Dr. Ajay V. Srivastava reviews options for device therapy in treating heart failure, including remote monitoring, as well as additional virtual care options now available to clinicians and patients.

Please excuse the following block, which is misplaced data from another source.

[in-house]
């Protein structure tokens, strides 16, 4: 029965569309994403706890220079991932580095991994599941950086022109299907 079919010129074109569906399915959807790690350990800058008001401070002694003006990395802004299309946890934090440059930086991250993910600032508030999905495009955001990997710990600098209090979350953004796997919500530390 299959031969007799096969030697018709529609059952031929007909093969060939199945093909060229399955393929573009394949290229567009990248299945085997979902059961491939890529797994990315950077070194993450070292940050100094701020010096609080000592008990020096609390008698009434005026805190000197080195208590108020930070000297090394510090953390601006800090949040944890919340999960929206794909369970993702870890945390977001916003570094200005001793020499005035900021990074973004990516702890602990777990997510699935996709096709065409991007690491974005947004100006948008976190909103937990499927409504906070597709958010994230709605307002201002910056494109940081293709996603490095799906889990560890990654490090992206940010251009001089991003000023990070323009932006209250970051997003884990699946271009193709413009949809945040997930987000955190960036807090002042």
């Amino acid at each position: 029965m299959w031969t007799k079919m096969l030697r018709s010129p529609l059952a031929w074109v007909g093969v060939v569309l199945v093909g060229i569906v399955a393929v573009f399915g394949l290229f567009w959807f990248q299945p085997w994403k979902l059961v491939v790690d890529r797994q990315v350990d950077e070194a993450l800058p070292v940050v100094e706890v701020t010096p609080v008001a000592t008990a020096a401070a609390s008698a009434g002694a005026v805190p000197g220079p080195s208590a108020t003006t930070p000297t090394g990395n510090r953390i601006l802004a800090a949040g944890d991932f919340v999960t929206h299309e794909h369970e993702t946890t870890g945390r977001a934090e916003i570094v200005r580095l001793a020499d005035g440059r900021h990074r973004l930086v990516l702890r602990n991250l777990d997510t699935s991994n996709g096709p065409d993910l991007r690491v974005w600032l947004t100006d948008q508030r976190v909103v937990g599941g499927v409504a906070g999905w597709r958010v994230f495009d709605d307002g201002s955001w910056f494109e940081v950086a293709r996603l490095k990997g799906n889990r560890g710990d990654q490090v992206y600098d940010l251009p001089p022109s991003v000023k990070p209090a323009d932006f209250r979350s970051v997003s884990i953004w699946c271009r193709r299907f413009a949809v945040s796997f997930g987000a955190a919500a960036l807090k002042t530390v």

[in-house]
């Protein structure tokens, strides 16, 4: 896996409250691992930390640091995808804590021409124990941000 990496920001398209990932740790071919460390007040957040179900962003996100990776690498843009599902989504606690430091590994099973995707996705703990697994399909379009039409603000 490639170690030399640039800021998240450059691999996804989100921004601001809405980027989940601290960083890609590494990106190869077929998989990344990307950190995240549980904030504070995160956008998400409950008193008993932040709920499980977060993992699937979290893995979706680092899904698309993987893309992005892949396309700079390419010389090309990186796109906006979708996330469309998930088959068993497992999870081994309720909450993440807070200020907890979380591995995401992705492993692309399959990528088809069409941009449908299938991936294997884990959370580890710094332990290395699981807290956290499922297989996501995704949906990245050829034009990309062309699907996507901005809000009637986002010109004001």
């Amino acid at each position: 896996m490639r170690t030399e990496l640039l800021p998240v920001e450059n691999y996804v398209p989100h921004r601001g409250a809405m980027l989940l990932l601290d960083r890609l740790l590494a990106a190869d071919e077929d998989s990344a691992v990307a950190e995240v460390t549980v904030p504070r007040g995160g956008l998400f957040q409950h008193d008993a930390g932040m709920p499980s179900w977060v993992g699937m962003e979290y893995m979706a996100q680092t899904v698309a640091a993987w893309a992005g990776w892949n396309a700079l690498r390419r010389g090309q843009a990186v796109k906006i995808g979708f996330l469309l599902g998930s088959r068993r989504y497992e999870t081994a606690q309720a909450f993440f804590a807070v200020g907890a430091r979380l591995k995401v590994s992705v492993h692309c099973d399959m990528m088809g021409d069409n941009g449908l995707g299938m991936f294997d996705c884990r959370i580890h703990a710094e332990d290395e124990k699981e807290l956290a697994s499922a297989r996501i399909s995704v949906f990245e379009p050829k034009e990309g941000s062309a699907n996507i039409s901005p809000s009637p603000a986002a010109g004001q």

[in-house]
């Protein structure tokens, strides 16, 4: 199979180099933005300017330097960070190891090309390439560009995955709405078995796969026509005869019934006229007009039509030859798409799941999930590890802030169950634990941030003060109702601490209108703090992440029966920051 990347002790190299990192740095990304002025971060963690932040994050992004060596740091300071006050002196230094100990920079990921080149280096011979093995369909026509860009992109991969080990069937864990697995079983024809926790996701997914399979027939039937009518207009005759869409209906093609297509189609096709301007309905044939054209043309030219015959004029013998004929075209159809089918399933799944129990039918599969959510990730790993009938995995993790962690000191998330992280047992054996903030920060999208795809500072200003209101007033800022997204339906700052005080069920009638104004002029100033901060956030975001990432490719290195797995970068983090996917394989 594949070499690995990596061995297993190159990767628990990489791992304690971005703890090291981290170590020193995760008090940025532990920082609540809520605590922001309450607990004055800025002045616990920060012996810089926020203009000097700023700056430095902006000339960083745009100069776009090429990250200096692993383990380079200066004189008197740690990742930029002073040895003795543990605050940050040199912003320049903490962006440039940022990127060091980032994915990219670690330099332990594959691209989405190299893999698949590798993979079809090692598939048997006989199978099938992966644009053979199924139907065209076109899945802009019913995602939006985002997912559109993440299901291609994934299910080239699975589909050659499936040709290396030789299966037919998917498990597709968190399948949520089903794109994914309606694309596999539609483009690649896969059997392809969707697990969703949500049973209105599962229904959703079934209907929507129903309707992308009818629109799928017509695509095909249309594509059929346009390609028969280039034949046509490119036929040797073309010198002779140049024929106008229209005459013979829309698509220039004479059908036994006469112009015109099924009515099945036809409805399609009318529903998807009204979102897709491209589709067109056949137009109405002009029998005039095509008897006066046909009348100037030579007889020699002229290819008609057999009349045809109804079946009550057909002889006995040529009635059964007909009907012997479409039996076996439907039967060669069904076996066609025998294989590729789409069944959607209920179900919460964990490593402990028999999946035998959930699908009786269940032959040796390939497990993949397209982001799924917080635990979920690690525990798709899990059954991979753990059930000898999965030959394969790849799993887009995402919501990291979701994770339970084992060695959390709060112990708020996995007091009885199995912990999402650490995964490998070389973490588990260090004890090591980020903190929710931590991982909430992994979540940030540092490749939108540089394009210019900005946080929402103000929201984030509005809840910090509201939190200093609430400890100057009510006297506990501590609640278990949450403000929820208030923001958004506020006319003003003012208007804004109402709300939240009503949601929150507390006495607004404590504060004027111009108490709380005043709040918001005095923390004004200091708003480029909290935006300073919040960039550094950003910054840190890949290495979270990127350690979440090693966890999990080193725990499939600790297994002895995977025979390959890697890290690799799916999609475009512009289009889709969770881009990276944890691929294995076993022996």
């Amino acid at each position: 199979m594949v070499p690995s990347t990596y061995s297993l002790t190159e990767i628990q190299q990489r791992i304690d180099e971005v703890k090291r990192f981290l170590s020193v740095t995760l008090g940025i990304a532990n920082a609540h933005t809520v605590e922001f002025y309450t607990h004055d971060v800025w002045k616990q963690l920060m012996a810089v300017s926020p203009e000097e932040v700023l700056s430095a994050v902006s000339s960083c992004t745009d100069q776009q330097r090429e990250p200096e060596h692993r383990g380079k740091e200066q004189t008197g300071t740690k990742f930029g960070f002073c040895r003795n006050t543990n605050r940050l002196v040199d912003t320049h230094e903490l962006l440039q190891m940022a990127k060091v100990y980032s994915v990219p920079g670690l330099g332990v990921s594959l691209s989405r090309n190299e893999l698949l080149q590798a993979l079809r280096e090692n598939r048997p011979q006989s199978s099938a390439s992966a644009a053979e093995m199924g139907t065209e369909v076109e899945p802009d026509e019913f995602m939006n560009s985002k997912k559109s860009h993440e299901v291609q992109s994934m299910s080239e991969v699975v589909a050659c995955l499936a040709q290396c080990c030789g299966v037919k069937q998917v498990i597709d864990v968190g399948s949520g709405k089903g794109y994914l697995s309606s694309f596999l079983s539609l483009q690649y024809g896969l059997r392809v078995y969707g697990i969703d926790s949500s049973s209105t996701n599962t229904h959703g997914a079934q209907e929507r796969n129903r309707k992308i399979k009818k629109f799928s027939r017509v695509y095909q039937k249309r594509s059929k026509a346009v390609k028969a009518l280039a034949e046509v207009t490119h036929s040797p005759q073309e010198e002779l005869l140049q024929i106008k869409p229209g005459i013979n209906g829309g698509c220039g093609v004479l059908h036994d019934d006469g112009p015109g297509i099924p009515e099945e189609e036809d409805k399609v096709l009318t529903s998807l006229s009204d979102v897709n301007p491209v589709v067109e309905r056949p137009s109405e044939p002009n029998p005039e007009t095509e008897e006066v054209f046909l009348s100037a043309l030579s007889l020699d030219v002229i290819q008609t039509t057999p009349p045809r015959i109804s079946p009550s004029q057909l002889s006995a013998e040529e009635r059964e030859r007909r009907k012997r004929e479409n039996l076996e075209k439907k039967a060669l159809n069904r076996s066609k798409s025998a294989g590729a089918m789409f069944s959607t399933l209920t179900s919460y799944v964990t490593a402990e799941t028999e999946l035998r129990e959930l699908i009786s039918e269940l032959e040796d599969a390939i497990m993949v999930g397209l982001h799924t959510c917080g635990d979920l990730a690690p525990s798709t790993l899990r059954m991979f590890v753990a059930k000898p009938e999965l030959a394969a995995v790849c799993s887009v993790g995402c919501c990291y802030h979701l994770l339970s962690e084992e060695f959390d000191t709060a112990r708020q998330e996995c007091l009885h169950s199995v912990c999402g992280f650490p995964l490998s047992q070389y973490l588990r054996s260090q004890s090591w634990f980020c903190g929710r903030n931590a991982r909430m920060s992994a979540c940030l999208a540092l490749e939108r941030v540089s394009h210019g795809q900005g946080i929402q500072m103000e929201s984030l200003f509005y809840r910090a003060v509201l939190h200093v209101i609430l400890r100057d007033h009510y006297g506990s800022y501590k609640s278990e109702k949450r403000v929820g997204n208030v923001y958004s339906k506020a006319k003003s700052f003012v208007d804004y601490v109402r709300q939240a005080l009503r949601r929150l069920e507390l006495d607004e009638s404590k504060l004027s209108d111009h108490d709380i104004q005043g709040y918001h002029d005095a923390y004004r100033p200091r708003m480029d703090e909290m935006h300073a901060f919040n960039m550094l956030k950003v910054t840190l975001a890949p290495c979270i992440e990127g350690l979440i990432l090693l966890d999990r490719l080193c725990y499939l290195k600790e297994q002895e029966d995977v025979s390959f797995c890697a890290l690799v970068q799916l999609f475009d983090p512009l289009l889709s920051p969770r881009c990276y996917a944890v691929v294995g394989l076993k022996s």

Back to Symposium Page » and I now have the opportunity to induce our next speaker, which is Doctor Shrivastava. So my partner now for the five years that I've been here um he is uh you know, trained initially on the East Coast at uh well initially michigan and then at Yale and then subsequently did his um heart failure and transplant fellowship at Stanford and joined the faculty here at scripts after he completed his training. There has been an incredible asset to our program. Uh and you know, an incredible partner working together to help grow our heart failure program. He's particularly interested and involved in uh population based health. And so has taken on a new role within the script system um as a leader for the heart failure approach across the script system, which is exciting for all of us. Um And additionally has a particular interest in um temporary and acute cardiogenic shock and acute mechanical circulatory support. So as the director of our ECMO and in temporary circulatory support program. Um and it's really kind of revamped our program here at scripts um and help consolidate our team. So we now have a very great sort of code ECMO team, particularly over the course of this last year with with Covid. And the amount of ECMO that we were utilizing here, um that type of structure in the program was vital to really make sure the hospital stayed up and running for the sickest of the sick patients. So Um to that end, he will be talking about device therapy and selection for heart failure in 20-21. Thanks raj and thanks everyone. Thanks again for taking time this weekend to be with us and uh Exchange ideas on care of heart failure and diseases surrounding heart failure care. What I'd like to do probably the next 20 minutes or so. It's just give you an overview on the different devices we have in our toolbox for our patients with heart failure and maybe touched a little bit upon where we see sort of remote monitoring or virtual care for the care of the heart failure patients. Um um Both in this year as well as in the immediate future, here is my disclosure. And so you know I think one of the problems with heart failure and getting patients to therapies and programs uh in terms of the right time of referral is it's not as clear cut as cardiac electrophysiology or coronary artery disease. Whether patient clearly has chest pain or they have troponin, they have an M. I. And then on the ep said you have an arrhythmia that's obviously an E. K. G. Or picked up on a monitor monitor heart failure. I mean yes we have ejection fraction but that is only a small piece of this puzzle. Um um and irrespective of ejection fraction, the symptom that's really what guides um When these patients get referred or should be referred up front. I think waiting looking for a certain metric um such as only if the ejection fractions under 35 or significant RV failure or admitted to the hospital in shock. I mean those are very end stage sort of um late in the disease process I think best more than terms of quality for patients as well as overall outcomes and costs. It's better to identify and refer these patients upstream or even get therapies on board, not just about reference and the symptoms are vague. I mean this slide shows you broadly as we all know right patients with heart failure at times that you know something Vegas okay I have some difficulty breathing. What is more obvious is when they have clear evidence of volume overload and then um as dr Rasmussen mentioned in her talk, the delivery of care for the heart failure patients is extremely diverse across the system and region we're in. Um patients could be followed by general internists, family medicine programs, um general cardiology programs. So it's sort of like Having our radar up and you know, teasing out, okay, this is a 65 75 year old patient with three other medical problems and they have these vague symptoms. Is it heart failure related or not? And at times it's hard to tease out from a lab or an echocardiogram. And we as heart failure specialists or heart failure clinics, not just specialist in sort of somebody didn't need an L. VAD or a heart transplant, but we can do some of this triaging and assessment work. You know, whether it be at the right heart catheterization being an exercise test and figuring out is this heart failure related, what percentage of the symptoms the heart failure related and how best we can help? Um um and this slide shows really, you know, the five year outcomes in patients with heart failure is pretty much the same EF preserved. No F. Or reduce CF. So it kind of goes to the same point of ejection fraction is one metric. It's an easy measure we can get with a bedside echocardiogram but truly in terms of outcomes, it's just overall substrate of the patient with heart failure that concomitant diseases that we have to sort of treat for better outcomes and not just be focused on ejection fraction. The graph on the left shows, you know, the dark red or pink bar shows the overall life expectancy in the United States and Any demographic and age group over 65. Once you factor in heart failure, whether it's reduced ef, mid range E. F, preserved ef, you can see the dramatic decrease in expectancy compared to the average life expectancy. And no matter what the F is, it's not that different across groups once a patient gets labeled with heart failure. Um And I really our goal is to keep these patients out of the hospital, there's something bad about hospital admissions. I mean, each admission adds to their mortality, uh and maybe admissions itself as a marker of a sicker patient, but also, you know, picking up infections, uh, frailty weakness for each day spent in the hospital carries bad measure. So ultimately, our goals with all these devices or therapies or medications, we want to keep the patient out of the hospital. We like to prolong their life and get patients a better quality of life. Um This is a broad algorithm for the heart failure with reduced ejection fraction. I thought I'd show this quick overview slide before I actually get into some of these devices. So I think we're all familiar With dividing management of heart failure patients based on their ejection fraction. If under 35 we get them on medications, It used to be uh S individuals, A R. Bs and beta blockers and things have changed. I mean, we are fortunate. Um the last 3 to 5 years we've had additional therapies that really make a huge difference to a patient's life in keeping them out of the hospital and translating into mortality as well. And your attention naturally seen receptor inhibition is one. Um Thank you, betrayal, val Certain has made a huge difference. And then we have um uh if Aberdeen which has been shown in patients with reduced CF, by lowering their heart rate, were able to achieve keep them out of the hospital. Um that's for evaporating. And then now we have sgmd to our sodium glucose transport inhibitors have also been shown irrespective of their diabetic status to make a huge difference for patients uh in achieving you bulimia. Um keeping them out of the hospital for heart failure and then overall mortality. So it's it's it's a great time to be in heart failure, not just on devices and transplants, but just what seems simple medications. But we have so much work to do again. You know, as mentioned that heart failure registry, we still, you know, we're getting patients on therapies. Uh we could do a lot better and maximizing their doses. We could do a lot better in the use of security drill, val satin. With the last analysis. Only about 14% of patients who qualify for it up front are getting it. Um I think copays are getting better. Insurance coverage is getting better so we should keep trying to get this um therapies as a baseline for all our patients with reduced LV function. The way I look at preserved ejection fraction for clinical management I start with usually volume because that's the biggest driver of symptoms, morbidity and mortality in this cohort. Its volume volume volume and then hama assessing volume. Okay physical exam is good but not perfect. Um Start their BNP is useful and then using we've trained our eco lab and a stenographers to get limited echo protocol focused on him. Oh dynamics. Which involves assessing right sided filling pressures. By looking at um ari systolic pressure p. A pressure size of the I. V. C. And left sided filling pressures. By looking at the left atrial filling pressures by looking at the mitral inflow. We start there. If it's still unclear then we proceed to a swan Ganz catheterization. And in some cases the echocardiogram is good but it's obviously not as granular as a right heart cat. And if we'd like to know what the true wedges um from the venus hypertension opening arterial hypertension then we're going to proceed with the swan Ganz catheterization. All focused on getting to the bottom of their volume status and thermodynamics. And broadly. Excuse me in terms of how I look at these patients then in terms of clinical management. Okay so I've done the echo or how the right heart cat. I figured out what they're loading conditions are. Can I direct them to you bulimia and if I'm having trouble or this is a tenuous patient or a patient's little far away, who can't make it every other week for me to check on their volume status. Then it's basically I think about cardio memes or pulmonary artery sensor technology and implantable little chip that I'm going to share a few slides on. Um to manage these patients into atrial shunt. Doctor Mahan just talked about for unloading the left atrium and then the myocardial itself. Is this a mid range pf patient reduced G. F. Or preserved CF patient? Any reason I need to suspect cardiac amyloid increasing prevalence. We don't need tissue diagnosis anymore. We can do it non invasively uh by getting a technician para phosphate scan to look for the white Type amyloid. If we suspect L. Type amyloid, the one where the LV function is reduced. They usually need light change plus an end of myocardial biopsy and then arrhythmias and valve disease. The structural heart space has changed a lot just like our medications and heart failure and is changing. So there's a lot of opportunity for our patients to benefit without having to undergo open heart surgery. And then while we're all focused on these individual sort of therapies, at times we need this heart failure disease management clinic for a lot of these patients like this, a program where um someone takes ownership and sort of quarterbacks this entire operation in terms of taking care of these patients. So here's a slide and and some devices I'm going to touch on a given time constraints. I want to limit to these four devices which and that's based on their technology, their utility, their clinical relevance and need across the heart failure population. Let me first start with the primary artery center center. And as of now there's one, there's one made by Abbott called cardio Memes. There are other technologies in the pipeline and other companies as well. So this should be a space with more innovation. What this entails is a chip that's about the size of a quarter that's placed in the distal primary artery with night, no loops that hold on the chip in place, there is no battery required, No anti coagulation required beyond the 1st 30 days and this chip or the device lasts forever. What it does, it has an impedance transmitter that can capture the Parliament artery wave forms and the patients at home laying on a pillow and sending a transmission. And we can see exactly what the P. A diastolic ps systolic pressures are And use the p. a diastolic as a surrogate for the wedge. And we do that calibration during the time of the right heart catheterization and implanting this trip takes about 20 minutes more um uh to a standard right heart cat. And from patient viewpoint, it works great because it's way more objective than a weighing scale. They're at home, it's a one time procedure. They lay on a pillow, they're able to transmit. They need to come into clinic lists. And more importantly, it also drives not just a diuretic therapy, but overall overall heart failure, medical therapy. This is the original Champion trial published in 2016, showing compared to standard of care, a significant reduction in heart failure, hospitalizations. And this was achieved by reduction in their mean ph pressures over time. And you can see timing is crucial. It takes a few months to start making that difference. He more dynamically. So not waiting for the patient to be too thick um is key for getting the most benefit out of a device like this in keeping them out of the hospital and just day to day improvement in quality of care and symptoms. This was a post approval study looking at heart failure related hospitalizations and all cause hospitalizations which was surprising to many because essentially this is a chip that drives down ph pressures and diuretics by use of diuretics but it shows that just having eyes on the patient and driving therapy overall you do achieve an overall impact on their hospital um admissions. Um cardiac re synchronization therapy. Most are familiar with this data comes from the championship and um I'm sorry from the companion and carry HF trial uh way back in early 2000 and across the boat in a patient with white left bundle branch block um and reduced ejection fraction getting by ventricular pacing really helps these patients out. But what I really want to focus on is once the patients get a CRT, The job is only half done following these patients over time. Especially in that 6-9-month period. Put implantation, seeing where is this patient going? Is this somebody who's responding? Social responding, not responding or declining further? And and we took this graph and created a clinic called uh with the BP and heart failure Multidisciplinary CRJ clinic. We bring the patient back about 4 to 6 months after implant. Get an echocardiogram. Get very focused dimensions to the CRT. Do what it was supposed are intended to do. Reduction in LV size reduction, michael renegotiation, better filling pressures from an echocardiogram viewpoint. And then we look at their E. P. Diagnostics and then clinically as a patient feeling better or not. We get a six minute walk test. Get some basic labs, get a quality of life questionnaire and then if we feel that there is room for optimization, medications or devices then we proceed to do that and sort of lay out this graph for every patient. We do this clinic about once in three months. We had to cut back because of covid but should be restarting this um next month again. Yeah. Um perky genius valve therapies. I wanted to touch on the micro clip or trans catheter mitral valve repair. What the sentences basically. Um This clip which is a little clasping device that brings the leaflets together both in degenerative primary valve disease as well as uh functional M. R. Patients. Um And what this graph shows you once patients have more than moderate mitral regurgitation and it's not just severe. M. Are even a little up three moderate M. Are these patients have both effects on their negative effects on their outcomes. And ultimately what we're trying to do is break this vicious cycle and once they have him oh dynamically significant mar it increases left atrial filling pressures. Probably venus hypertension, atrium is stretched, this a fib and then they're going multiple abrasions without fixing the cause of high L. A pressures. And and this is where something like this is extremely useful in the heart failure patient with significant mitral valve radio station. This is data from the co op trial showing both uh in terms of mortality as well as heart failure hospitalizations. The graph on the right is super impressive how early the curves separate right away. You're reducing heart failure related hospitalizations. But you see the graph graph on the left, it takes about six months for the mortality curve to separate. So if you think the patient has less than six months of life, they probably need a vat or a transplant, advanced heart failure therapies. But if this patient's been identified more upstream, then they could benefit from something such as a micro clip allowing that L. V. And L. A. To remodel. And this graph shows you once you click the mitral valve, what you get a significant reduction in L. A. Pressure has shown pre and post procedure. Um And my last device, I want to touch one as the left ventricular assist device. And this basically involves in a severely reduced LV function. Despite medical therapy, the patient is failing clinically and manifesting signs of now. Primary hypertension, right sided weakness and usually by the time they have RV failure, that patient is too far gone. We want to identify this patient before we want to identify before their kidneys are failing before the liver is failing. So E. F usually around 25 ish percent and why it's a three symptoms um continues to have volume issues are very narrow therapeutic window. You do a little diuretic change the kidney created and bumps up they go out and eat, you know, just a good restaurant meal for one meal and then they're off balance. So those are patients that probably it's time to think about a bad or a transplant. Um, given how genuine and how narrow their window is The the pump or technology used most commonly in the United States and across the globe. Now the hot made three um, l've at uh and this was, you know, a new England journal paper in 2018 showing compared to the prior generation of pumps. The blue is the current generation where we can see a significant improvement, both the freedom from stroke as well as um, event free survival compared to the prior generation of pumps. And we have seen this in our program as well where patients have had excellent outcomes compared to the prior generation of left ventricular assist devices. You know, this is a busy slide from the national inter max registry which puts together data from all patients who have undergone L VAD implantation. And just to focus on a couple of points over here, the use of L babs has continued to increase year over year. Uh were able to identify patients who otherwise did not benefit from heart failure therapies such as certain races, Hispanics, african americans. So we're making progress over there and increasing awareness and getting patients with therapies. Um And and you know on the left bottom you see increasing destination therapy. So with the change in Eunice listing a lot of patients are able to go directly to transplant with temporary mechanical support. But even if they're not candidates for heart transplantation, L've abs are a mainstay in the treatment of heart failure. Giving patients 5 to 10 years of life When it used to be 6-12 months with the first generation of L. VADs One year and two year survival have come along very nicely. Um the two year survival is almost 85 um across um Most patients right now and the freedom from stroke and stroke incident has come down as well. Um this is the data showing overtime period 22 2010-2014. And in the last five years at every uh your post implantation outcomes are better than what they used to be. And we're continuing to make progress in the care of these patients as well as selection as well as special device technology. My last slide is really on this. Where are we going with what you will care and what do we think, what will care for the heart failure patient will look like? You know I mean some of this is pre and post covid but I also think about it is just time and space where we are currently, you know the traditional model of heart failure delivery used to be primarily you know doing a lot of stuff inpatient, some established heart failure programs as inter mountain and you know scrape stand for the larger programs and um but 70 of heart failure care is delivered in the community and that was just like a very standard clinic. What we see is evolving to this model and the right where we're going to have inpatient are really our goal is to keep patients at home. So having the right tools and technology and not just one such What you such as Chile medicine or remote patient monitoring. I think this whole virtual care space is really going to evolve in the next 5 to 10 years and there's going to be different technologies that go just beyond sort of weight and blood pressure in keeping patients at home and improving their experience and and making it um not like um um just in patients day and a clinic stay, I think it's gonna be very different and I think as much as we talk about it, we fully don't understand where this is going to end up in a few years. But I certainly do think we're gonna have a very different model and a very at home. Virtual multidisciplinary model, multipronged approach, model devices, technology, all of it will be very different but an exciting time to be in heart failure Nevertheless, to be part of how we translate care going forward for this population, um I am going to stop here and thank you so much for your time. And this was you know Dr Rasmussen share this slide earlier. We really truly believe that there's a lot of work we can do for the launch general care of these patients. And this is really what we want to focus on, keep the patient in the center and and really do what's right for the patient. Thank you.